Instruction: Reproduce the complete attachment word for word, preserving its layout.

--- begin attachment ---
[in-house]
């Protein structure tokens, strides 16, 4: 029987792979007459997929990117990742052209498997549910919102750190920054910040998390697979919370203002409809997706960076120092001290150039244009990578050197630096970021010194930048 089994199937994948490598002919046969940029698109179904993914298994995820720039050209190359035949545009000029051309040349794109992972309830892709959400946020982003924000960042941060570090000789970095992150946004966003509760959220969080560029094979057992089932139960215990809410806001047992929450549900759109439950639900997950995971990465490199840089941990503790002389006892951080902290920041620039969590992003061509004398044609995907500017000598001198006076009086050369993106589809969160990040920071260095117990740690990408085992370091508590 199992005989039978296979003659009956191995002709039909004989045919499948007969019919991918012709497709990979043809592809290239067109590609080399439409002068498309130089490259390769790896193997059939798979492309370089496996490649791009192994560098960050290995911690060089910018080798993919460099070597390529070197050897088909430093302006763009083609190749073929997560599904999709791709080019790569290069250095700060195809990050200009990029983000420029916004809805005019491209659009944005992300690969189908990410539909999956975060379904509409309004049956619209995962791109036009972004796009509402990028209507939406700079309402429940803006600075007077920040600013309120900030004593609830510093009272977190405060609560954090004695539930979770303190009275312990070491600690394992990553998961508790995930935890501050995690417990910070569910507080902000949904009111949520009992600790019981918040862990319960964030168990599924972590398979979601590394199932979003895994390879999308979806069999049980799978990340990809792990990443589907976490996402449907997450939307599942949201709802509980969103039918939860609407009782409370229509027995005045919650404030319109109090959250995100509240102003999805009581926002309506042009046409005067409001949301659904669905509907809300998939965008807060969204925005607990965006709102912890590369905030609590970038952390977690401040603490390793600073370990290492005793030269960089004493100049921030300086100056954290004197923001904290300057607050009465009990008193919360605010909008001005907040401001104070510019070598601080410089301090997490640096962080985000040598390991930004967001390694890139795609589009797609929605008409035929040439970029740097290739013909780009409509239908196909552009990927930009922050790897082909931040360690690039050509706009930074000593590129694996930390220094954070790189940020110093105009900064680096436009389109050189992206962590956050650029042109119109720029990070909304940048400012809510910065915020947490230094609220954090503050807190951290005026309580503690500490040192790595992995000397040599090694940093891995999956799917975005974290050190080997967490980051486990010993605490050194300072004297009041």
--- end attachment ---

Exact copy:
[in-house]
């Protein structure tokens, strides 16, 4: 029987792979007459997929990117990742052209498997549910919102750190920054910040998390697979919370203002409809997706960076120092001290150039244009990578050197630096970021010194930048 089994199937994948490598002919046969940029698109179904993914298994995820720039050209190359035949545009000029051309040349794109992972309830892709959400946020982003924000960042941060570090000789970095992150946004966003509760959220969080560029094979057992089932139960215990809410806001047992929450549900759109439950639900997950995971990465490199840089941990503790002389006892951080902290920041620039969590992003061509004398044609995907500017000598001198006076009086050369993106589809969160990040920071260095117990740690990408085992370091508590 199992005989039978296979003659009956191995002709039909004989045919499948007969019919991918012709497709990979043809592809290239067109590609080399439409002068498309130089490259390769790896193997059939798979492309370089496996490649791009192994560098960050290995911690060089910018080798993919460099070597390529070197050897088909430093302006763009083609190749073929997560599904999709791709080019790569290069250095700060195809990050200009990029983000420029916004809805005019491209659009944005992300690969189908990410539909999956975060379904509409309004049956619209995962791109036009972004796009509402990028209507939406700079309402429940803006600075007077920040600013309120900030004593609830510093009272977190405060609560954090004695539930979770303190009275312990070491600690394992990553998961508790995930935890501050995690417990910070569910507080902000949904009111949520009992600790019981918040862990319960964030168990599924972590398979979601590394199932979003895994390879999308979806069999049980799978990340990809792990990443589907976490996402449907997450939307599942949201709802509980969103039918939860609407009782409370229509027995005045919650404030319109109090959250995100509240102003999805009581926002309506042009046409005067409001949301659904669905509907809300998939965008807060969204925005607990965006709102912890590369905030609590970038952390977690401040603490390793600073370990290492005793030269960089004493100049921030300086100056954290004197923001904290300057607050009465009990008193919360605010909008001005907040401001104070510019070598601080410089301090997490640096962080985000040598390991930004967001390694890139795609589009797609929605008409035929040439970029740097290739013909780009409509239908196909552009990927930009922050790897082909931040360690690039050509706009930074000593590129694996930390220094954070790189940020110093105009900064680096436009389109050189992206962590956050650029042109119109720029990070909304940048400012809510910065915020947490230094609220954090503050807190951290005026309580503690500490040192790595992995000397040599090694940093891995999956799917975005974290050190080997967490980051486990010993605490050194300072004297009041």